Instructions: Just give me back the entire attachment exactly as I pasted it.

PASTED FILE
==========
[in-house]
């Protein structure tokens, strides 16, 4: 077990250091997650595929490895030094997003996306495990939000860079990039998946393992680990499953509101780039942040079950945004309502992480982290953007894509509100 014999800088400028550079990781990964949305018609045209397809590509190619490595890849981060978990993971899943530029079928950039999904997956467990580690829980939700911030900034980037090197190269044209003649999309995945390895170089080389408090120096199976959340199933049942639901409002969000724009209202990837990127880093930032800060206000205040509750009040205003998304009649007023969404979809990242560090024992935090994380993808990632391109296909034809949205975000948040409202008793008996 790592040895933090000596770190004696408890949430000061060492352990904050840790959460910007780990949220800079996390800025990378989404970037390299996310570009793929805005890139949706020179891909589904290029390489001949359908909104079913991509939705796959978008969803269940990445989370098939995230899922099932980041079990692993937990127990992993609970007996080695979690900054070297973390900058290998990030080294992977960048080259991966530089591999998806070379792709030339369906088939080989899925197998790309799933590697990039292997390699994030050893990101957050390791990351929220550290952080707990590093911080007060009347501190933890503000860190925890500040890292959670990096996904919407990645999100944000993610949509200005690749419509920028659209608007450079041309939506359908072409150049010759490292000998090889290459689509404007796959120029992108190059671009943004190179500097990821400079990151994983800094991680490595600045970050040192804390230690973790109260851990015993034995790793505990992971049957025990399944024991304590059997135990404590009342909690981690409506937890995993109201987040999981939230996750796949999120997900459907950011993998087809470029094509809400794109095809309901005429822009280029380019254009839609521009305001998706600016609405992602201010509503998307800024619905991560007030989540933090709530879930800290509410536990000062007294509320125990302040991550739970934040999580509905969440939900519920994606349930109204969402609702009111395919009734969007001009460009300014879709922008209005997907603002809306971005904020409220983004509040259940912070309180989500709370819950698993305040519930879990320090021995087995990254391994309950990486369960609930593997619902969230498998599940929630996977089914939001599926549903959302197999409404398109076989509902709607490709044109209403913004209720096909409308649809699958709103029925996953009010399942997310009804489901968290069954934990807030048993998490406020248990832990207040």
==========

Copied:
[in-house]
């Protein structure tokens, strides 16, 4: 077990250091997650595929490895030094997003996306495990939000860079990039998946393992680990499953509101780039942040079950945004309502992480982290953007894509509100 014999800088400028550079990781990964949305018609045209397809590509190619490595890849981060978990993971899943530029079928950039999904997956467990580690829980939700911030900034980037090197190269044209003649999309995945390895170089080389408090120096199976959340199933049942639901409002969000724009209202990837990127880093930032800060206000205040509750009040205003998304009649007023969404979809990242560090024992935090994380993808990632391109296909034809949205975000948040409202008793008996 790592040895933090000596770190004696408890949430000061060492352990904050840790959460910007780990949220800079996390800025990378989404970037390299996310570009793929805005890139949706020179891909589904290029390489001949359908909104079913991509939705796959978008969803269940990445989370098939995230899922099932980041079990692993937990127990992993609970007996080695979690900054070297973390900058290998990030080294992977960048080259991966530089591999998806070379792709030339369906088939080989899925197998790309799933590697990039292997390699994030050893990101957050390791990351929220550290952080707990590093911080007060009347501190933890503000860190925890500040890292959670990096996904919407990645999100944000993610949509200005690749419509920028659209608007450079041309939506359908072409150049010759490292000998090889290459689509404007796959120029992108190059671009943004190179500097990821400079990151994983800094991680490595600045970050040192804390230690973790109260851990015993034995790793505990992971049957025990399944024991304590059997135990404590009342909690981690409506937890995993109201987040999981939230996750796949999120997900459907950011993998087809470029094509809400794109095809309901005429822009280029380019254009839609521009305001998706600016609405992602201010509503998307800024619905991560007030989540933090709530879930800290509410536990000062007294509320125990302040991550739970934040999580509905969440939900519920994606349930109204969402609702009111395919009734969007001009460009300014879709922008209005997907603002809306971005904020409220983004509040259940912070309180989500709370819950698993305040519930879990320090021995087995990254391994309950990486369960609930593997619902969230498998599940929630996977089914939001599926549903959302197999409404398109076989509902709607490709044109209403913004209720096909409308649809699958709103029925996953009010399942997310009804489901968290069954934990807030048993998490406020248990832990207040």